If you've been here before, you know of my dual passion for books and blogs and others things literary or neuroscientific, so imagine my pleasure at discovering this book. Actually I discovered it's author, Jonah Lehrer, first at his blog The Frontal Cortex, to which I've linked from time to time as he frequently has something interesting to say.
I would have read it anyway, by Houghton Mifflin was kind enough to offer me a copy in advance of the official release (thanks!) so I could share my thoughts about this book with you. Jonah has worked in the lab of Nobel Prize winner Eric Kandel, cooked for Le Cirque, went to Oxford as a Rhodes scholar, read Proust, and is now an editor for SEED magazine. That's all while he's still in his twenties. I'm glad to say this is his first book although something tells me he may be on the fast track.
The book features eight chapters which each combine the work of an artist with a topic of scientific interest, using each as a lens through which to see the other - Cezanne and sight, Escoffier and taste, Whitman and feeling, and of course Proust and memory. Here is just a little from the opening chapter:
Whitman's fusion of body and soul was a revolutionary idea, as radical in concept as his free-verse form. At the time, scientists believed that our feelings came from the brain and that the body was just an inert matter. But Whitman believed that our mind depended upon the flesh. He was determined to write poems about our "form complete."Lehrer's observations on Whitman's credo are visceral and compact. So far the science writing is sharp but stays fairly general (not in a bad way, I think it gives the book potential for a wide appeal). I'm still in the first chapter but I'm not sure this book really needed its prelude, which uncharacteristically tells us in many sentences only that the book will interweave art and science and that neither is a satisfactory explanation of human experience on its own. The writing in the first chapter seemed strong enough to say that for itself. To let that argument accumulate through action and example would have been much more pleasurable a reading experience than to have the key idea summarily dumped on me. Who wants to have predigested food pumped into you when you can eat a delicious meal?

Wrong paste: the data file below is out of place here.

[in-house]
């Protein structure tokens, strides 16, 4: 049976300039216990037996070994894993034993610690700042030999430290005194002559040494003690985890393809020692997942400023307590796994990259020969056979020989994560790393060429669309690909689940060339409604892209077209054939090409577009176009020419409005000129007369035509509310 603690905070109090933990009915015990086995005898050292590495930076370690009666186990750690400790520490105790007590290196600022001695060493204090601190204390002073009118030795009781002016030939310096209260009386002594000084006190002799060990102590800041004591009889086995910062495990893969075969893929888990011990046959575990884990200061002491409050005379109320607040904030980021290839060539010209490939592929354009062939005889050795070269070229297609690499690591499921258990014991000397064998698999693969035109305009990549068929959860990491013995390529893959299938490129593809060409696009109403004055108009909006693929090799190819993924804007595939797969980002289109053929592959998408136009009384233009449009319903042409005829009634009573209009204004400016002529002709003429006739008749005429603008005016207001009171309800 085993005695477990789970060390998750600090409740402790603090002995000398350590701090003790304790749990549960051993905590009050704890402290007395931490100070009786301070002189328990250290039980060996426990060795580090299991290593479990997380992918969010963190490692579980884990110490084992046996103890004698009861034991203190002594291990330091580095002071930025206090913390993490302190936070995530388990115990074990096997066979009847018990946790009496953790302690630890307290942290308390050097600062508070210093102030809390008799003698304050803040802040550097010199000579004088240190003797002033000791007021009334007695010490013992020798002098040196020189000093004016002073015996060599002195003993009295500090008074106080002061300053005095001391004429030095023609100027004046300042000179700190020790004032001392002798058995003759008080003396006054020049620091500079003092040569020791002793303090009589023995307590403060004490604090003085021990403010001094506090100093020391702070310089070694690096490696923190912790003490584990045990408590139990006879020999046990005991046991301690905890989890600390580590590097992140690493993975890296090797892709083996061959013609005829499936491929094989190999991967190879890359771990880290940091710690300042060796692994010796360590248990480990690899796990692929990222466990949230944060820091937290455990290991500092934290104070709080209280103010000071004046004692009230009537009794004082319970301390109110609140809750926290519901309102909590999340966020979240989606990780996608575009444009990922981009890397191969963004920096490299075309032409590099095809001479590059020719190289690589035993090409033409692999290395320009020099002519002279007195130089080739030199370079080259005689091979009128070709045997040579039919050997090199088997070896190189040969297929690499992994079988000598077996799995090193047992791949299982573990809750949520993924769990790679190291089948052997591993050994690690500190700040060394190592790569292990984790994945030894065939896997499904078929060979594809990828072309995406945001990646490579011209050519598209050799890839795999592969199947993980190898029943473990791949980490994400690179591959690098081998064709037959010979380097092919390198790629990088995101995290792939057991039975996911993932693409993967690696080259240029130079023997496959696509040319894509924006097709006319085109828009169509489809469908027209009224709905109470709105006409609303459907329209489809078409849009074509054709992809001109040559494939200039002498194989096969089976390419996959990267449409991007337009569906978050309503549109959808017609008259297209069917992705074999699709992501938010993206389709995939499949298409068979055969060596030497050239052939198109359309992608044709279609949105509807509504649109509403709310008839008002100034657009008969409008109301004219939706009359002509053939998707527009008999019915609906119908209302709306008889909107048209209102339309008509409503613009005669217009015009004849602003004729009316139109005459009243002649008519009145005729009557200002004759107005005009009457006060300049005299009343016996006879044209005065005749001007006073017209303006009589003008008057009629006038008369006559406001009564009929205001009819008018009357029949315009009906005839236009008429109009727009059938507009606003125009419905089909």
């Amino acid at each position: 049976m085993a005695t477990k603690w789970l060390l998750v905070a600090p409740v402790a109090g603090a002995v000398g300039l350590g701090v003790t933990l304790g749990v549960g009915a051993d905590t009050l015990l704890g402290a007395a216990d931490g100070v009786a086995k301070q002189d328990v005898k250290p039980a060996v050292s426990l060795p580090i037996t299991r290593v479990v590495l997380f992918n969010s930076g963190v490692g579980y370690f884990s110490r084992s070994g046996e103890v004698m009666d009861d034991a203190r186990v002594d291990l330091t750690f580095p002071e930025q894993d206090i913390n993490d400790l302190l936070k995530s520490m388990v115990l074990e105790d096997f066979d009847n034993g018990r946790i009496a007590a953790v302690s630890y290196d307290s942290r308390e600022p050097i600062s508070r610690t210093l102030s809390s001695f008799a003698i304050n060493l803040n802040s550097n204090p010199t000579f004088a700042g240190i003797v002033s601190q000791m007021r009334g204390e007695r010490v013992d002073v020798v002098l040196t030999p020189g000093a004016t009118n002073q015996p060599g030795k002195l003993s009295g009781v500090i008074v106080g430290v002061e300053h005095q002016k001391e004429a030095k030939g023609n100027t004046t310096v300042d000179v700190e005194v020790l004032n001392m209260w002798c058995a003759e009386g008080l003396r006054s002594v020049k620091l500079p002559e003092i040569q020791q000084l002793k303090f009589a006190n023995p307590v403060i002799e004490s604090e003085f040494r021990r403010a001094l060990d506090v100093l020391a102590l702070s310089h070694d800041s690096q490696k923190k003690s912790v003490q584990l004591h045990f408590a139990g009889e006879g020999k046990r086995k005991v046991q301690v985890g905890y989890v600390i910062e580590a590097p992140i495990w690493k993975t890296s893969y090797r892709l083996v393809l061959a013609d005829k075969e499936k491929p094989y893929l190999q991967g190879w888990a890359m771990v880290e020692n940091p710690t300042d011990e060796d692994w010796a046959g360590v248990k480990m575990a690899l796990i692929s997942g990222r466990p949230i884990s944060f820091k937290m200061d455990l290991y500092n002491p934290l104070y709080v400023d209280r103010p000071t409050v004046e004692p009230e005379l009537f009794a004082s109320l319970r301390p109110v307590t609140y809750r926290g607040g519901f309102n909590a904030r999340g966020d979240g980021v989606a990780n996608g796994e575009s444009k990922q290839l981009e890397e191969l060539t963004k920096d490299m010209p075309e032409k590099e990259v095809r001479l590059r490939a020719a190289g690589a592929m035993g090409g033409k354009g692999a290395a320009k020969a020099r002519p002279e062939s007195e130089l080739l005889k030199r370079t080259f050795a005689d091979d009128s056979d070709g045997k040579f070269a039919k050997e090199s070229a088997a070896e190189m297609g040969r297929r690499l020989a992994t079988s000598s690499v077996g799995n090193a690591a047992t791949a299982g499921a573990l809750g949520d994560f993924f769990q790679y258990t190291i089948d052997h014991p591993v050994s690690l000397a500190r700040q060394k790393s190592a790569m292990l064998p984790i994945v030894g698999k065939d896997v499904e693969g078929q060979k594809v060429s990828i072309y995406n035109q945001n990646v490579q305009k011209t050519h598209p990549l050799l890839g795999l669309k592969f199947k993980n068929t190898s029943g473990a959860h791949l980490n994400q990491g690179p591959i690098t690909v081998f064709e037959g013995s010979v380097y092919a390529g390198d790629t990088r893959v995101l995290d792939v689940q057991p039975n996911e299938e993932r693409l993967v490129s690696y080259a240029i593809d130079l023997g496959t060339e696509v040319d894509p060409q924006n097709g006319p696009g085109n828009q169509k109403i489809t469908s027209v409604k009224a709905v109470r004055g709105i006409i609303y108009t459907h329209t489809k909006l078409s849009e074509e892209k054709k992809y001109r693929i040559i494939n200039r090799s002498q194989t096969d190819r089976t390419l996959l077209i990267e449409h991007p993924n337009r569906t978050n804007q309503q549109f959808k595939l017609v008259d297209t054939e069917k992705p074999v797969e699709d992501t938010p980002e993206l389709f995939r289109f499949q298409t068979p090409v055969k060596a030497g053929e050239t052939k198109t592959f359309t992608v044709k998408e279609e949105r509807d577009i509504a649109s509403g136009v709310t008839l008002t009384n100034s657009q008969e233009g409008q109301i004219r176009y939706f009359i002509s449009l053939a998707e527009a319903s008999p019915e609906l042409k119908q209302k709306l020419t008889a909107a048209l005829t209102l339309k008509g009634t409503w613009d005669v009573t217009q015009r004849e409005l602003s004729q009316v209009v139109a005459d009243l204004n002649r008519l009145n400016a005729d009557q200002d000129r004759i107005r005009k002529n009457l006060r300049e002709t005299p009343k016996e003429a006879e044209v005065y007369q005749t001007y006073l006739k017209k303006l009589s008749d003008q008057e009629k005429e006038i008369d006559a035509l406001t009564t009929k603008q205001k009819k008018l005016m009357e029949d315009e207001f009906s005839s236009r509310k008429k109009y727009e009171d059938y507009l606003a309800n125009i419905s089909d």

This is what makes his poetry so urgent: the attempt to wring "beauty out of sweat," the metaphysical soul out of fat and skin. Instead of dividing the world into dualisms, as philosophers had done for centuries, Whitman saw everything as continuous with everything else. For him, the body and the soul, the profane and the profound, were only different names for the same thing. As Ralph Waldo Emerson, the Boston Transcendentalist, once declared, "Whitman is a remarkable mixture of the Bhagvat Ghita and the New York Herald."
Aside from that, I'm enjoying the book immensely. More to come as GRE prep and studying potassium channels permits.
Post a Comment